After 48 weeks, 51 patients in the 1-mg group (75%) and 50 patients in the 0.5-mg group (73.5%) remained in remission, compared with only three patients in the placebo group (4.4%; both P less than .0001). Patients in the placebo group relapsed after a median of 87 days off BOTs. Overall, BOT therapy was similarly efficacious regardless of factors such as history of allergic diseases, location of inflammation at the start of induction, or concomitant use of proton pump inhibitors. However, patients with inflammation of all three esophageal segments achieved “clinically relevant” greater rates of remission with twice-daily 1.0-mg BOT, compared with twice-daily 0.5-mg BOT (80% vs. 68%). In secondary analyses, rates of histologic relapse were 13.2% with 0.5-mg BOT twice daily, 10.3% with 1.0-mg BOT twice daily, and 90% with placebo, and rates of clinical relapse were 10.3%, 7.4%, and 60.3%, respectively. “Histological remission in the BOT 0.5 and 1.0mg twice daily group was independently maintained in all esophageal segments,” the researchers reported.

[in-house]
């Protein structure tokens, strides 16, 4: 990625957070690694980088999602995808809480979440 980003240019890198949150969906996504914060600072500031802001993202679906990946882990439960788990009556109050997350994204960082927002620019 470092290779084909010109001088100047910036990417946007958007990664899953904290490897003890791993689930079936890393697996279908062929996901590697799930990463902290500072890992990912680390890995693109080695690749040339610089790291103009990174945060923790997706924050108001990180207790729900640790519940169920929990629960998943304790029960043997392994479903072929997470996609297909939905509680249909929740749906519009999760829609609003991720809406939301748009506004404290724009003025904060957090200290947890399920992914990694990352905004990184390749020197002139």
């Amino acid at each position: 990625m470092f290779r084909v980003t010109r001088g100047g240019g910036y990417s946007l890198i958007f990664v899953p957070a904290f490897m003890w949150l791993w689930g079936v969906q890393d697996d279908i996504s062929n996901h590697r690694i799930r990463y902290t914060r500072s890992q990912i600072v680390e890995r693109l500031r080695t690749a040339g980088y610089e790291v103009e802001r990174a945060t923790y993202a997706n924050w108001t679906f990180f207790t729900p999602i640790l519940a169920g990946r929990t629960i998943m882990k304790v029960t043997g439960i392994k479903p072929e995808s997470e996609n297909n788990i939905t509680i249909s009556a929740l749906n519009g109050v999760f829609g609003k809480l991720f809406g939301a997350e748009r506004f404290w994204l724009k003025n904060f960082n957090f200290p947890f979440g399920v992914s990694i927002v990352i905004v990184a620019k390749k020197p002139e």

Rates of most adverse events were similar across treatment groups, and no serious treatment-emergent adverse events were reported. Average morning serum cortisol levels were similar among groups and did not change after treatment ended, but four patients on BOT therapy developed asymptomatic subnormal levels of morning cortisol. “Clinically manifested candidiasis was suspected in 16.2% of patients in the BOT 0.5mg group and in 11.8% of patients in the BOT 1.0mg group; all infections resolved with treatment,” the researchers wrote.

The study and editorial support were funded by Dr. Falk Pharma GmbH, a pharmaceutical company in Germany. Dr. Falk Pharma was involved in the study design and data collection, analysis, and interpretation. Dr. Straumann disclosed fees from several pharmaceutical companies, including Dr. Falk Pharma and AstraZeneca, which makes budesonide. Several other coinvestigators also disclosed ties to Dr. Falk Pharma, AstraZeneca, and other pharmaceutical companies.

SOURCE: Straumann A et al. Gastroenterology. 2020 July 25. doi: 10.1053/j.gastro.2020.07.039.